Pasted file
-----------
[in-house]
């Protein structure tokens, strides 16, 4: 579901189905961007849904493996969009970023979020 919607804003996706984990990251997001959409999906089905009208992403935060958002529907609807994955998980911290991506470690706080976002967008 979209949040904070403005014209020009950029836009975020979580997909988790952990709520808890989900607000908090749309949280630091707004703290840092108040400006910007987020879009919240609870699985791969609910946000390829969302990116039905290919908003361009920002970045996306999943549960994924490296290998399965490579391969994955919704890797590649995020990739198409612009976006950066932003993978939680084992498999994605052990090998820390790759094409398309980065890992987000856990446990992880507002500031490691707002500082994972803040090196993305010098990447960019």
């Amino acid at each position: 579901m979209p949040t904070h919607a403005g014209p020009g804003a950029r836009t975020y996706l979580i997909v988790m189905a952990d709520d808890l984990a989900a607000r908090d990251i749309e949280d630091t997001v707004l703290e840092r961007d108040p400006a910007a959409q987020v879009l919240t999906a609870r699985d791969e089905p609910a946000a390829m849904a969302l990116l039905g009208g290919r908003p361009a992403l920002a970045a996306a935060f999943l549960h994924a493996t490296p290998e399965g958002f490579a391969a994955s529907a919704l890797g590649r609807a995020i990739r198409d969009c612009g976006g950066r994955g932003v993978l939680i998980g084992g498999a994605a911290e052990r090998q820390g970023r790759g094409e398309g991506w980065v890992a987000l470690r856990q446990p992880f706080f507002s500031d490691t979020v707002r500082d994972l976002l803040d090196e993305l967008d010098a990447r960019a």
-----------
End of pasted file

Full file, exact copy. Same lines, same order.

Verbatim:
[in-house]
């Protein structure tokens, strides 16, 4: 579901189905961007849904493996969009970023979020 919607804003996706984990990251997001959409999906089905009208992403935060958002529907609807994955998980911290991506470690706080976002967008 979209949040904070403005014209020009950029836009975020979580997909988790952990709520808890989900607000908090749309949280630091707004703290840092108040400006910007987020879009919240609870699985791969609910946000390829969302990116039905290919908003361009920002970045996306999943549960994924490296290998399965490579391969994955919704890797590649995020990739198409612009976006950066932003993978939680084992498999994605052990090998820390790759094409398309980065890992987000856990446990992880507002500031490691707002500082994972803040090196993305010098990447960019």
């Amino acid at each position: 579901m979209p949040t904070h919607a403005g014209p020009g804003a950029r836009t975020y996706l979580i997909v988790m189905a952990d709520d808890l984990a989900a607000r908090d990251i749309e949280d630091t997001v707004l703290e840092r961007d108040p400006a910007a959409q987020v879009l919240t999906a609870r699985d791969e089905p609910a946000a390829m849904a969302l990116l039905g009208g290919r908003p361009a992403l920002a970045a996306a935060f999943l549960h994924a493996t490296p290998e399965g958002f490579a391969a994955s529907a919704l890797g590649r609807a995020i990739r198409d969009c612009g976006g950066r994955g932003v993978l939680i998980g084992g498999a994605a911290e052990r090998q820390g970023r790759g094409e398309g991506w980065v890992a987000l470690r856990q446990p992880f706080f507002s500031d490691t979020v707002r500082d994972l976002l803040d090196e993305l967008d010098a990447r960019a």